Market Insider

After-hours buzz: MYL, HTZ, NWSA & more

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Check out which companies are making headlines after the bell on the eve of Election Day:

Shares of Mylan dropped more than 2 percent after the bell, following news that the U.S. Senate Judiciary Committee called on the Federal Trade Commission to review the company's business practices with respect to EpiPens for possible anti-competitive behavior. In September, New York state's attorney general launched a probe after a preliminary review revealed Mylan might have inserted anti-competitive terms into its deals to sell EpiPens.

Hertz Global shares were down more than 25 percent after the company reported earnings Monday. The company said it sees 2016 adjusted earnings per share between 51 cents and 88 cents. U.S. rental revenue decreased 2 percent year over year, driven by a 1 percent increase in volume, and a 3 percent decline in rate per day, compared to the same period last year. John Tague, president and chief executive officer, said the company was making progress in foundational aspects of its long-term business improvement plan.

"While we remain on pace to deliver $350 million of cost reduction in 2016, we fell short from a timing perspective on our internal stretch target for cost reduction," he said. "Considering this and the potential for an additional depreciation rate adjustment in the fourth quarter, we are updating our 2016 outlook and taking incremental actions to reduce costs and drive revenue."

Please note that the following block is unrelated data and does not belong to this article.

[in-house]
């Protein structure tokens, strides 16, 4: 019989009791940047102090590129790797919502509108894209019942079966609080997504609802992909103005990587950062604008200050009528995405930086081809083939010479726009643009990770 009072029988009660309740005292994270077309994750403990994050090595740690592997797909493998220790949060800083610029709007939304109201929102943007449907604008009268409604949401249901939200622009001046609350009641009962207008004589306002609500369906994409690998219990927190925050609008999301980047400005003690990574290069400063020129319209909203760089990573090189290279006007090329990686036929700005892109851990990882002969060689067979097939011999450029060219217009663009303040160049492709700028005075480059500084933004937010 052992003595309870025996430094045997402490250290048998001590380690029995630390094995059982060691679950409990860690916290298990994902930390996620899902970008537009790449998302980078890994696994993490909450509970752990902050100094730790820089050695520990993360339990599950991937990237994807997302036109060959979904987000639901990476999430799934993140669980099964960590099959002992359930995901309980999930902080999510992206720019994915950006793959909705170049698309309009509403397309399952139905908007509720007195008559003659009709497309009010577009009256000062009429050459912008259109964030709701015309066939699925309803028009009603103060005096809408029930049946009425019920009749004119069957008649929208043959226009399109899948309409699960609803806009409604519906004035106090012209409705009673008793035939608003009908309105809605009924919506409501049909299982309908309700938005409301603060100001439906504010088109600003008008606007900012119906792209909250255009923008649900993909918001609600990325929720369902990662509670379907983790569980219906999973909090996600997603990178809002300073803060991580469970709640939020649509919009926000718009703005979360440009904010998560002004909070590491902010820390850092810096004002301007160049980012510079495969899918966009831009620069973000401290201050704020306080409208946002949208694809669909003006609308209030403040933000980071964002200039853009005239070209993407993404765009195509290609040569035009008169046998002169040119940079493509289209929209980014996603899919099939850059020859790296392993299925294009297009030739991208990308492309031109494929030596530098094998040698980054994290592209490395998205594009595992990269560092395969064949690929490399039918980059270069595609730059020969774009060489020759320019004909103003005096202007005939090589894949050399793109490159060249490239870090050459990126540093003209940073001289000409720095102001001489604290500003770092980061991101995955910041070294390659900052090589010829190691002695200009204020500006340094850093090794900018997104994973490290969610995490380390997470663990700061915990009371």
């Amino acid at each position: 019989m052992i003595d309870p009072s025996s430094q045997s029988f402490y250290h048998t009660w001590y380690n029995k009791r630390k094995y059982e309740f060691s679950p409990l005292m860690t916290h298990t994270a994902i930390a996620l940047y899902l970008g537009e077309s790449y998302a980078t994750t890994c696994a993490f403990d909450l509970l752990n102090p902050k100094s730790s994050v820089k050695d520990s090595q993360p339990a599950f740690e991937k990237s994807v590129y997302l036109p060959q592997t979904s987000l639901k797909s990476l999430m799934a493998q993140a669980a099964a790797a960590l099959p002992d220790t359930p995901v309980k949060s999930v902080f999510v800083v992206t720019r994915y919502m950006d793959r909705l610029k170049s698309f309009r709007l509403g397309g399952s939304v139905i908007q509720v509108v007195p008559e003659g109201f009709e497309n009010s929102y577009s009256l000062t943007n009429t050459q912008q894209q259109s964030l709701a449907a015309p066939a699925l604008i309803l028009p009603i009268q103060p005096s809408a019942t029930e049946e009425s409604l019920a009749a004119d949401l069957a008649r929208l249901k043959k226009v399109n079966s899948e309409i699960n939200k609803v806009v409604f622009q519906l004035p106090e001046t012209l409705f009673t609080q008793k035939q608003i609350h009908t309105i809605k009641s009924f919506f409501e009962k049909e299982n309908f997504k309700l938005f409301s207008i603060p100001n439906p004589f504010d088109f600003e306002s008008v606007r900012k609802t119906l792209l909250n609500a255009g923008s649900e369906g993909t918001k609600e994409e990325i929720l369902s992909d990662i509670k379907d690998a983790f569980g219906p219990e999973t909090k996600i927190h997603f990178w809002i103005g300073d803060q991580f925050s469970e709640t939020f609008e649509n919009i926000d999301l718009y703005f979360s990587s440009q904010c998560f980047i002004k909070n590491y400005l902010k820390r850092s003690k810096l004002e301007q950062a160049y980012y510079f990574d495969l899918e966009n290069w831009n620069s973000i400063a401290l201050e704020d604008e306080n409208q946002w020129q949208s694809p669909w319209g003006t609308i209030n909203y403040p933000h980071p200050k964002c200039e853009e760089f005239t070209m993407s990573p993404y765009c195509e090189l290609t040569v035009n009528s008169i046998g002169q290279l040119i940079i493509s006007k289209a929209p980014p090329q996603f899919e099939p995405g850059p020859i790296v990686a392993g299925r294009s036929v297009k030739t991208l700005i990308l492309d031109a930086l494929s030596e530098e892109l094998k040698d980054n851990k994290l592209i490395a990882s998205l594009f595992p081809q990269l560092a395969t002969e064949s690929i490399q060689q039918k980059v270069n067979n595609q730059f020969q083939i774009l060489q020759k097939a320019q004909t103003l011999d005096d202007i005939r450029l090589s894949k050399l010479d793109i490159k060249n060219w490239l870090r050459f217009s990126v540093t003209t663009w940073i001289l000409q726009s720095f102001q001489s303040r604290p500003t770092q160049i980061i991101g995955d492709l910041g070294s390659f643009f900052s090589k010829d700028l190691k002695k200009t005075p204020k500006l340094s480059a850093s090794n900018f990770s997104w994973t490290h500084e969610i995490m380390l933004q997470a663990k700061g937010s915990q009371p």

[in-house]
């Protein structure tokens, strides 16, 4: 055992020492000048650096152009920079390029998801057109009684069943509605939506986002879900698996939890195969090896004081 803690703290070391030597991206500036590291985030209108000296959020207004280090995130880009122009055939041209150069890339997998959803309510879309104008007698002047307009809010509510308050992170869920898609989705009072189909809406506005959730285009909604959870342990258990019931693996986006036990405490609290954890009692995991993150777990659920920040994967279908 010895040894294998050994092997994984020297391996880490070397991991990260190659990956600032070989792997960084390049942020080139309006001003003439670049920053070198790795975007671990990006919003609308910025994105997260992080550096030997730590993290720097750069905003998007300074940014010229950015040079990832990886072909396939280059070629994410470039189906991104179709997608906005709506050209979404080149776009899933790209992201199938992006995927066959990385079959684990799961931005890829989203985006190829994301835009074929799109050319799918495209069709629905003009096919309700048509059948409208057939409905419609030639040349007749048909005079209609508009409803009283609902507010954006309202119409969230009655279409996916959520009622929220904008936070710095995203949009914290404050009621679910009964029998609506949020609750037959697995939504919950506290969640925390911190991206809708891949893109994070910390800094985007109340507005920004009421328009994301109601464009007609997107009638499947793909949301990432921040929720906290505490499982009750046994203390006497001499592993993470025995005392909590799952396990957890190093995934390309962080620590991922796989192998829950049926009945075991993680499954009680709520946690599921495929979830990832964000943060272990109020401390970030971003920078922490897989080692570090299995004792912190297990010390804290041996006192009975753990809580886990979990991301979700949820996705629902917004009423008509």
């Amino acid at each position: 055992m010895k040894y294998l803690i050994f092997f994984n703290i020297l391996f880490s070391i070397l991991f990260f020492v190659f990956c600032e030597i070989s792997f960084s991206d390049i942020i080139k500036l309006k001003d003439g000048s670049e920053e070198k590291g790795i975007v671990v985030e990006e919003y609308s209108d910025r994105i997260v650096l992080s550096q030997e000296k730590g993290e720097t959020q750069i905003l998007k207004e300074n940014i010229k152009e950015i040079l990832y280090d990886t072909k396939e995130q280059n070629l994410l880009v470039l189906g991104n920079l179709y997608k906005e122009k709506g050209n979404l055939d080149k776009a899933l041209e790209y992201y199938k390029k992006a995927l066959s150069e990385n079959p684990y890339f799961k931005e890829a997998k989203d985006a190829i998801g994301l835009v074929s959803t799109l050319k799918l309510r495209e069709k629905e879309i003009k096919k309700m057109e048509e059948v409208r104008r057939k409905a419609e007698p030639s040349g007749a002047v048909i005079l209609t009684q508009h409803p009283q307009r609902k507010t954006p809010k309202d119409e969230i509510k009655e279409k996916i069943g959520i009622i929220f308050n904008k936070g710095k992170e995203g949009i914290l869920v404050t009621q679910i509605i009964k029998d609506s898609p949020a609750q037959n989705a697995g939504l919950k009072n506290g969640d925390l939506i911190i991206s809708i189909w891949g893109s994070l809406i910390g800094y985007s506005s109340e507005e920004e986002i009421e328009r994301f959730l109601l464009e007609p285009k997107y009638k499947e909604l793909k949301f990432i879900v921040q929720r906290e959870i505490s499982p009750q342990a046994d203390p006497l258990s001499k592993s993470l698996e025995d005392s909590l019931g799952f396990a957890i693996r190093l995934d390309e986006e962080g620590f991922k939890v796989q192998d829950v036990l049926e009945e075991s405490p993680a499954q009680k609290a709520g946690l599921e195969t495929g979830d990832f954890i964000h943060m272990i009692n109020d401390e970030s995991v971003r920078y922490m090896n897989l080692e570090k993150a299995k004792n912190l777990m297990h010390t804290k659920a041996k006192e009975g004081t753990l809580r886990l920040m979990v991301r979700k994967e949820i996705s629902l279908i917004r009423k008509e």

Rupert Murdoch's News Corp gained 5 percent briefly in extended trading Monday. The company reported fiscal first-quarter results that were roughly in-line with analyst estimates. It posted an adjusted loss of one cent per share on $1.97 billion in revenue. Analysts projected the global media company to report breakeven on $1.96 billion in revenue, according to a Thomson Reuters consensus estimate.

Marriott International's stock was down more than 2 percent in after-hours trading after the company reported earnings. The company posted adjusted earnings of 91 cents per share, beating estimates of 88 cents a share. It missed on its top line, however, reporting revenues of $3.77 billion, compared to estimates of $4.07 billion. Reported revenues excluded its recent Starwood acquisition.

—CNBC's Christine Wang and Alex Crippen contributed to this report.